re: Writing a code analyzer in TypeScript (from scratch) VIEW POST

FULL DISCUSSION
 

I like that in your solution you say "Optimal is extracting the GIGASECOND_IN_MS value as a top-level constant".

I did not do this in my solution, but I can see how it makes your code more readable. I also like how you defined your variable name in all caps.

What's your personal rule of them for this? (i.e. when to use all caps)

 

Really interesting read! When I heard exercism was going to automate solutions, I didn't realize this is what they meant. I thought there was an "easier" way. But it's really fascinating to read about AST parsing.

The way you broke everything down made it feel more approachable than I originally thought. Thanks for sharing this and putting in all the work for the JS/TS communities.

 

C# has a different approach for two-fer and Ruby is going to try it out for another solution where they don't do AST interpretation like I do, but do AST matching:

  • parse the AST for a lot of solutions
  • strip the Identifier names and rename them to be consistent e.g. a, b, c or input_arg_1, body_constant_1 (so that two solutions that are identical except for the name use are now actually identical). This is normalisation
  • match the incoming, normalised AST of the solution to the set of known solutions, and have a fixed output.
  • periodically collect everything that is not matched and add these to the analyser.

I think that is an easier approach, but not necessarily a better one. Especially in JavaScript where you have so many ways to write the same thing (this each way creating a new set of permutations).

The way you broke everything down made it feel more approachable than I originally thought.

Feel free to contribute! 💘

 

Great questions!

I am actually writing the analyser code to approve_with_comment if someone has not extracted it. There are two variants we see that are approvable but not optimal.

// Variation one
export function gigasecond(...) {
 const gigasecond = 10 ** 12
 return ...
}

They already have it as a constant, but it's "re-created" each invocation. Extracting is might be a premature optimisation from a speed standpoint, but that's not it.

  1. The variable name is shadowing the function name, which leads to subtle bugs.

  2. Extracting the constant to the top-level allows for re-use (which is ok, not a necessity)

  3. Extracting the constant is declaring intent: this is a "compile"-time value, that is actually constant in value, and not just assignment, which is further solidified with making it UPPERCASE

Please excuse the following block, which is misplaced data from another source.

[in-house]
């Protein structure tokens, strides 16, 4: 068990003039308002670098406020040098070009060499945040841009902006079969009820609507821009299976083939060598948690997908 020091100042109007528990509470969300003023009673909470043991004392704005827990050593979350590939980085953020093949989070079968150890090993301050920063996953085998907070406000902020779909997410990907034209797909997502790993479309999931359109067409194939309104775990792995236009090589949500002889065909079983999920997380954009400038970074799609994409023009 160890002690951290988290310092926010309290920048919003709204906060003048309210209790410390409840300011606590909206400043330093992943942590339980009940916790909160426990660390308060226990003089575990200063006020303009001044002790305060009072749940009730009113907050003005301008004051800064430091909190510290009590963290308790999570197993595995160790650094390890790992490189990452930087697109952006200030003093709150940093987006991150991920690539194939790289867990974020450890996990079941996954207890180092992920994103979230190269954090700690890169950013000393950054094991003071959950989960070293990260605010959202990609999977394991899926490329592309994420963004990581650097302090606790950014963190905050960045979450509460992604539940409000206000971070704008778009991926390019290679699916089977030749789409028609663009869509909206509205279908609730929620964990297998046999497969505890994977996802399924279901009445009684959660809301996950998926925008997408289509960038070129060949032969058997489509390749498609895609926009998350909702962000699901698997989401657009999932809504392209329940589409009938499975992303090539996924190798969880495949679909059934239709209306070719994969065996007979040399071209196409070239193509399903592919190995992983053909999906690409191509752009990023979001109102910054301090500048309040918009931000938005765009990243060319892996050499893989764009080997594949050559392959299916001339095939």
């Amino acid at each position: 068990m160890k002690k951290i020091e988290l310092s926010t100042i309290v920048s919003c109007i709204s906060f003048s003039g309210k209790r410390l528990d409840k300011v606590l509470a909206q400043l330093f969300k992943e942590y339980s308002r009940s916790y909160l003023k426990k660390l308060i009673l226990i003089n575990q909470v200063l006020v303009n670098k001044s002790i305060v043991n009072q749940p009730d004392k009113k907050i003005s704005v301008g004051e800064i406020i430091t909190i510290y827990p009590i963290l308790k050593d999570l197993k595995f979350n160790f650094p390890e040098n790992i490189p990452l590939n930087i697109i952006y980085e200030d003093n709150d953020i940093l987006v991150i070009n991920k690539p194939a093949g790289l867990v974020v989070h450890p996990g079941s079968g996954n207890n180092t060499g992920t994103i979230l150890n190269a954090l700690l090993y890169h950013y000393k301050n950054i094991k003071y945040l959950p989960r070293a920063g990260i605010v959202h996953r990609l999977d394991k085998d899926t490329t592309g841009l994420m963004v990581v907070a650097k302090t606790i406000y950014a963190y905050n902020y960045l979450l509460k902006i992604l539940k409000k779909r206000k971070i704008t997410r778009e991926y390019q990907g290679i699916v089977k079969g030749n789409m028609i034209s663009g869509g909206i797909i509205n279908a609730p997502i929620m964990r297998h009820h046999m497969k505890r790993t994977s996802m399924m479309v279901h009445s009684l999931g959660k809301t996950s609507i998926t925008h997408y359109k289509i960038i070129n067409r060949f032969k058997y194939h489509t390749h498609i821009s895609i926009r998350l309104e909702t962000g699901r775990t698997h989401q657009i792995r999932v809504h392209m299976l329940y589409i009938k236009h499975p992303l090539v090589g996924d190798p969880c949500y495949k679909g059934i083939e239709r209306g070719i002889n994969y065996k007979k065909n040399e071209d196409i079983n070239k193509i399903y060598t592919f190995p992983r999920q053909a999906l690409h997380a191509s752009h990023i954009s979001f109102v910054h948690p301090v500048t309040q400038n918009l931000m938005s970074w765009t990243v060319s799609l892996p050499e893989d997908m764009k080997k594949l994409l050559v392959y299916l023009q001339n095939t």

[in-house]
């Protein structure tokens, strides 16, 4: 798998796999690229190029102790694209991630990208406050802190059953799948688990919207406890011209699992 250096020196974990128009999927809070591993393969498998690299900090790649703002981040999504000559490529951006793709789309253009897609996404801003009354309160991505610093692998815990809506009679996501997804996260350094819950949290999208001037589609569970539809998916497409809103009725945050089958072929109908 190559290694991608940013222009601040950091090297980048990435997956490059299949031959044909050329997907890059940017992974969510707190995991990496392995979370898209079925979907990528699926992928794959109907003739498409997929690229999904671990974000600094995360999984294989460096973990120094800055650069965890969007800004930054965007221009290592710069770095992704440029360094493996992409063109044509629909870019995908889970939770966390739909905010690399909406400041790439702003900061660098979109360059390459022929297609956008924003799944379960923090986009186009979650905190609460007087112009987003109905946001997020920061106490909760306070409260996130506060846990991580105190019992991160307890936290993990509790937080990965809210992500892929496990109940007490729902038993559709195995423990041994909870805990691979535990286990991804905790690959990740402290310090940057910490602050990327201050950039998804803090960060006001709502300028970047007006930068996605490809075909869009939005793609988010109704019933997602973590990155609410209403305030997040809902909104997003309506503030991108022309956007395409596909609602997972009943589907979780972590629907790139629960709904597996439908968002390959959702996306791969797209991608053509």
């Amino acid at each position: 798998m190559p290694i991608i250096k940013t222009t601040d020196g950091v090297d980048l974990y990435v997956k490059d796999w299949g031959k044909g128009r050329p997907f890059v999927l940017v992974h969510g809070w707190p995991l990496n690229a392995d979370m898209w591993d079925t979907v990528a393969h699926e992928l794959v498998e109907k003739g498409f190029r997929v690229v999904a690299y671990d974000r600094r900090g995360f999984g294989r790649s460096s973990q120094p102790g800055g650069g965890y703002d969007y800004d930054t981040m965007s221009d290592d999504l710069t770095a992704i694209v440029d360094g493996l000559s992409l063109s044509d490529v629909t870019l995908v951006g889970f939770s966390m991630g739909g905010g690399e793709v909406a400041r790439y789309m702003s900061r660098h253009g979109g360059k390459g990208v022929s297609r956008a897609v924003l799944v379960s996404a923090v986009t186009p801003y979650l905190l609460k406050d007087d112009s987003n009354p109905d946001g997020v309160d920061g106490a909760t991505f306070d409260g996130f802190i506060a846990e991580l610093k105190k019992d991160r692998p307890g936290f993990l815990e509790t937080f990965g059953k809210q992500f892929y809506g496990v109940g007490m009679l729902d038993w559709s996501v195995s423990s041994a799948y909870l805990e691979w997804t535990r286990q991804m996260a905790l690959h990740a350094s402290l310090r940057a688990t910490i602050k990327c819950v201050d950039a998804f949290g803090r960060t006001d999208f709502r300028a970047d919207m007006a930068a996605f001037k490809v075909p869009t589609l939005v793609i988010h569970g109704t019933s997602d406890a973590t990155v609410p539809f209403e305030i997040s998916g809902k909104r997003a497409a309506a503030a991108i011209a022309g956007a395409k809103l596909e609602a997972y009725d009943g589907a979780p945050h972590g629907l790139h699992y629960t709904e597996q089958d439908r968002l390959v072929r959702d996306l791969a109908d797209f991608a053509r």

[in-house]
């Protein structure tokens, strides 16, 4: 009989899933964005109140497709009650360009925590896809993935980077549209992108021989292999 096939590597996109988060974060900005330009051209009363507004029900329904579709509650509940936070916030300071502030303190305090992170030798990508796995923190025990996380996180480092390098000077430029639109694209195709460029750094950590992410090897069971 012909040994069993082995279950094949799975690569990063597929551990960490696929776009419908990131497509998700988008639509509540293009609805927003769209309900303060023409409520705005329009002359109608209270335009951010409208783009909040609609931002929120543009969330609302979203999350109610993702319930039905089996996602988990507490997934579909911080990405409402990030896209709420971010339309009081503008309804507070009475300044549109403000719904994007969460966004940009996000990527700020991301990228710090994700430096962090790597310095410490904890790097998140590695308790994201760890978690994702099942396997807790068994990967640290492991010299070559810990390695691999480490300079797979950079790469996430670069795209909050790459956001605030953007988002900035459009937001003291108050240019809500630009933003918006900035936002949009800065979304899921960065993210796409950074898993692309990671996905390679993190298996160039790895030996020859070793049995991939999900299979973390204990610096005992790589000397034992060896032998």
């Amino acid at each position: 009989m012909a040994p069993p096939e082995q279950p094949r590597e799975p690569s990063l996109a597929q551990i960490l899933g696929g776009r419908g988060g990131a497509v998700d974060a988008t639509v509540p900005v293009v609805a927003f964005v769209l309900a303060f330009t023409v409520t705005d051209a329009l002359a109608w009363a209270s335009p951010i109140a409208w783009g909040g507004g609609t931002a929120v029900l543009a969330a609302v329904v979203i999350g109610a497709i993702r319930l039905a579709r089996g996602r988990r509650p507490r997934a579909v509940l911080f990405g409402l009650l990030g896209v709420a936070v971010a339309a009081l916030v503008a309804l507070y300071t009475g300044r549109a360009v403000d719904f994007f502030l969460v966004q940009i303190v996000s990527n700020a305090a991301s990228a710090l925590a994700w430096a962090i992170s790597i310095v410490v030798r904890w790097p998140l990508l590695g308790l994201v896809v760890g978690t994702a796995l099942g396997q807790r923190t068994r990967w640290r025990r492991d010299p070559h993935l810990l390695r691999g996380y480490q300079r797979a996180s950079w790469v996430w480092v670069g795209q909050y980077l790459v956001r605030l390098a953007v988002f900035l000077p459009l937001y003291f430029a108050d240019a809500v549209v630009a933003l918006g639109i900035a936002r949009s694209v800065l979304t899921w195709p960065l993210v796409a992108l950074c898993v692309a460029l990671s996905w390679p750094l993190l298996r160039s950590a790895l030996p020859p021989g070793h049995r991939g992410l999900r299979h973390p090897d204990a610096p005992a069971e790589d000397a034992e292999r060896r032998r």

In the above case, extracting it is a small gain, but mostly for declaring intent.

// Variation two
export function gigasecond(...) {
 return new Date(... + 10 ** 12)
}

There is nothing wrong with the solution above, but this is a magic number or rather magic expression. It's adding a number to date, but in a year's time, can you remember why it's 10 ** 12 and not 10 ** 9 (which would be giga)? Maintainability is easier if you name your constants.

What's your personal rule of them for this? (i.e. when to use all caps)

This is just a preference I inherited from other languages where this is enforced in the language (Ruby constants start with a Capital for example), but mostly I do this in JavaScript and TypeScript based on:

  • If the constant is constant per invocation, e.g. it is a computed constant that can change based on the state of the process or function (input is a state), then I use const camelCase.
  • If the constant is constant per process, e.g. it is the same value when "compiled" or when "first interpreted", it is probably a file-level (and thus process-level) constant. I use const UPPER_CASE

The added benefit of the approach above is:

  • It's instantly clear which VALUE is always the same and which functionValue depend on state.
  • Most code highlighters (such as prism, or the tsc in vscode etc.) will color the UPPER_CASE differently.

I hope these make sense!

 

They already have it as a constant, but it's "re-created" each invocation.

Great point! Didn't even think about that when I first wrote my solution.

Also, thanks for the detailed explanation and sharing your thoughts on when to use uppercase for your consts. Seems like a solid rule I may adopt into my own practice!

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